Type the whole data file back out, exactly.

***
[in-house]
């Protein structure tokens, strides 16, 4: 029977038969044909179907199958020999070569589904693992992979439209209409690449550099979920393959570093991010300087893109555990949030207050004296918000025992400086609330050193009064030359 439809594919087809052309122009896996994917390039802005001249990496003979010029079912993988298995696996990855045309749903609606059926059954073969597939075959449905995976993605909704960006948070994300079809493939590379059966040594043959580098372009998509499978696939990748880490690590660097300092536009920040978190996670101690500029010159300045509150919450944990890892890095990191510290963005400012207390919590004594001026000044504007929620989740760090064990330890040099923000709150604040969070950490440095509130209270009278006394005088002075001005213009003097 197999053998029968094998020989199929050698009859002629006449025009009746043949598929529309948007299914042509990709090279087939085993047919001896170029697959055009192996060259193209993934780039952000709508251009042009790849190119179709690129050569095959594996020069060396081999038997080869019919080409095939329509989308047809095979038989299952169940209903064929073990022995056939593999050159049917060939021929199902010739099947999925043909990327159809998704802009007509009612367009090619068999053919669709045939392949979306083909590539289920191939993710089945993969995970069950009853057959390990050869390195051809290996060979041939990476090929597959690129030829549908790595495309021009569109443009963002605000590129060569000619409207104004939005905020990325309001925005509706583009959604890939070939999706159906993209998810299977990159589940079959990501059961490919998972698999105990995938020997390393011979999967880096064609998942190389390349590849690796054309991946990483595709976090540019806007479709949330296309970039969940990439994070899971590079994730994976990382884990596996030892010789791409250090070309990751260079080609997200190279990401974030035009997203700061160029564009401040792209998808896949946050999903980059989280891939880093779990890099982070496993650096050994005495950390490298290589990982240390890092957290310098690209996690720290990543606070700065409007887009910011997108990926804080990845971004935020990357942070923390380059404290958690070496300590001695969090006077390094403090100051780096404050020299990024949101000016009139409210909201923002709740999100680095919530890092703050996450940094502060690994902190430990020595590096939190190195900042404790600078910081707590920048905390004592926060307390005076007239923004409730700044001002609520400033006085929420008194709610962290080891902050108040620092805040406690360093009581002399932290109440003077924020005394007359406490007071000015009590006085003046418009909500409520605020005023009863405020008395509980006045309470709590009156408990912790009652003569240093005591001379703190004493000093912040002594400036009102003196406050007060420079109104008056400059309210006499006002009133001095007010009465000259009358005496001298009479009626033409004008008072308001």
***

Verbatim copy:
[in-house]
């Protein structure tokens, strides 16, 4: 029977038969044909179907199958020999070569589904693992992979439209209409690449550099979920393959570093991010300087893109555990949030207050004296918000025992400086609330050193009064030359 439809594919087809052309122009896996994917390039802005001249990496003979010029079912993988298995696996990855045309749903609606059926059954073969597939075959449905995976993605909704960006948070994300079809493939590379059966040594043959580098372009998509499978696939990748880490690590660097300092536009920040978190996670101690500029010159300045509150919450944990890892890095990191510290963005400012207390919590004594001026000044504007929620989740760090064990330890040099923000709150604040969070950490440095509130209270009278006394005088002075001005213009003097 197999053998029968094998020989199929050698009859002629006449025009009746043949598929529309948007299914042509990709090279087939085993047919001896170029697959055009192996060259193209993934780039952000709508251009042009790849190119179709690129050569095959594996020069060396081999038997080869019919080409095939329509989308047809095979038989299952169940209903064929073990022995056939593999050159049917060939021929199902010739099947999925043909990327159809998704802009007509009612367009090619068999053919669709045939392949979306083909590539289920191939993710089945993969995970069950009853057959390990050869390195051809290996060979041939990476090929597959690129030829549908790595495309021009569109443009963002605000590129060569000619409207104004939005905020990325309001925005509706583009959604890939070939999706159906993209998810299977990159589940079959990501059961490919998972698999105990995938020997390393011979999967880096064609998942190389390349590849690796054309991946990483595709976090540019806007479709949330296309970039969940990439994070899971590079994730994976990382884990596996030892010789791409250090070309990751260079080609997200190279990401974030035009997203700061160029564009401040792209998808896949946050999903980059989280891939880093779990890099982070496993650096050994005495950390490298290589990982240390890092957290310098690209996690720290990543606070700065409007887009910011997108990926804080990845971004935020990357942070923390380059404290958690070496300590001695969090006077390094403090100051780096404050020299990024949101000016009139409210909201923002709740999100680095919530890092703050996450940094502060690994902190430990020595590096939190190195900042404790600078910081707590920048905390004592926060307390005076007239923004409730700044001002609520400033006085929420008194709610962290080891902050108040620092805040406690360093009581002399932290109440003077924020005394007359406490007071000015009590006085003046418009909500409520605020005023009863405020008395509980006045309470709590009156408990912790009652003569240093005591001379703190004493000093912040002594400036009102003196406050007060420079109104008056400059309210006499006002009133001095007010009465000259009358005496001298009479009626033409004008008072308001």